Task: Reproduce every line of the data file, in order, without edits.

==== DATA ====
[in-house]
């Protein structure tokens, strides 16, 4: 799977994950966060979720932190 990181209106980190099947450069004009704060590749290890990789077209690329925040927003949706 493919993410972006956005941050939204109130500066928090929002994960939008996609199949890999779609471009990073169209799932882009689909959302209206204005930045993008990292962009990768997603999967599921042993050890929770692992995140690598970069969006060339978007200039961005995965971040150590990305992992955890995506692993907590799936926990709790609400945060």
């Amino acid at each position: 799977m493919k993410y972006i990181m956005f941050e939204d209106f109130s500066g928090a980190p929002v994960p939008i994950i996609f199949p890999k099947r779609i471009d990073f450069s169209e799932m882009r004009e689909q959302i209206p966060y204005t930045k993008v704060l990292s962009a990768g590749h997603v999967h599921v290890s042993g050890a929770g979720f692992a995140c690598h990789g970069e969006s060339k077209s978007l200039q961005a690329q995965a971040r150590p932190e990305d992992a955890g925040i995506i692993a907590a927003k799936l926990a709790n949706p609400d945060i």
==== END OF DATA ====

[in-house]
């Protein structure tokens, strides 16, 4: 799977994950966060979720932190 990181209106980190099947450069004009704060590749290890990789077209690329925040927003949706 493919993410972006956005941050939204109130500066928090929002994960939008996609199949890999779609471009990073169209799932882009689909959302209206204005930045993008990292962009990768997603999967599921042993050890929770692992995140690598970069969006060339978007200039961005995965971040150590990305992992955890995506692993907590799936926990709790609400945060």
């Amino acid at each position: 799977m493919k993410y972006i990181m956005f941050e939204d209106f109130s500066g928090a980190p929002v994960p939008i994950i996609f199949p890999k099947r779609i471009d990073f450069s169209e799932m882009r004009e689909q959302i209206p966060y204005t930045k993008v704060l990292s962009a990768g590749h997603v999967h599921v290890s042993g050890a929770g979720f692992a995140c690598h990789g970069e969006s060339k077209s978007l200039q961005a690329q995965a971040r150590p932190e990305d992992a955890g925040i995506i692993a907590a927003k799936l926990a709790n949706p609400d945060i």